Saturday, February 28, 2009
How Not to Become a Writer
Q: Your writing is pretty good now. How was it when you started?
A: I began writing romance novels in middle school but got away from writing when I was working my way through college. It took me years to get back to it.
I made several false starts at writing novels as a grown-up. I hate to admit it, but I didn’t do my homework first. What I brought to writing was a lifetime of reading and a love of good books. But there is a method to the craft, as I eventually discovered.
The first book I wrote as an adult was a murder mystery in a local setting. There was a strong autobiographical element—the main character was a rebellious teenager whose father was a truck driver. That effort dwindled away and the manuscript itself disappeared during a computer disaster. From that, I learned to back up my work.
The Warrior Heir was my second serious attempt at a novel as an adult. I plunged into it headlong, then spent the next five years revising it as I learned more and more about how little I knew going in. The final book bore little resemblance to what I started with, except it was a fantasy, and the main character was named Jack. After that, I found an agent and a publisher bought it and I was an overnight success.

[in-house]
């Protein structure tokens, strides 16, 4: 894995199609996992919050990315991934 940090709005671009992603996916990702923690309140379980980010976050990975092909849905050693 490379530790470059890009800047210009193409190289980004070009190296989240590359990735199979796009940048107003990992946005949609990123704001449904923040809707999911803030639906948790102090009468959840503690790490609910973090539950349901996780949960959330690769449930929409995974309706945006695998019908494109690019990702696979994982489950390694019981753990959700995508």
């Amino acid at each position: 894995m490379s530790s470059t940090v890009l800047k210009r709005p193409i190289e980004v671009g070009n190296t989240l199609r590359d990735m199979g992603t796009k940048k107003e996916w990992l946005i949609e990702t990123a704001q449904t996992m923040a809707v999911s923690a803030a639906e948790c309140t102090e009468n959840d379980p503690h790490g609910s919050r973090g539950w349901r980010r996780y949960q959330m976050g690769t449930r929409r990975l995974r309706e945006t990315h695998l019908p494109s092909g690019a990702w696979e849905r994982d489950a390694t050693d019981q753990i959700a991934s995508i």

I feel blessed to have published my first novel—though in a way it wasn’t.
Don’t do as I did. I think too many writers quit focusing on craft too soon and turn their attention to marketing before their work is really ready. I’m frustrated when I go to writing conferences where there is no attention paid to craft. It’s all about query letters and how to find an agent.
Even now, I am constantly learning, and trying to get better, to the point that it's hard to open one of my published books without wanting to put sticky notes in. (I understand that’s a common affliction of writers.)
At least now, when I read the novels I wrote when I was in middle school, I can see the bones of the writer in the prose. I'm distant enough from them to say, Cool! that I was writing then, instead of aaaaargh!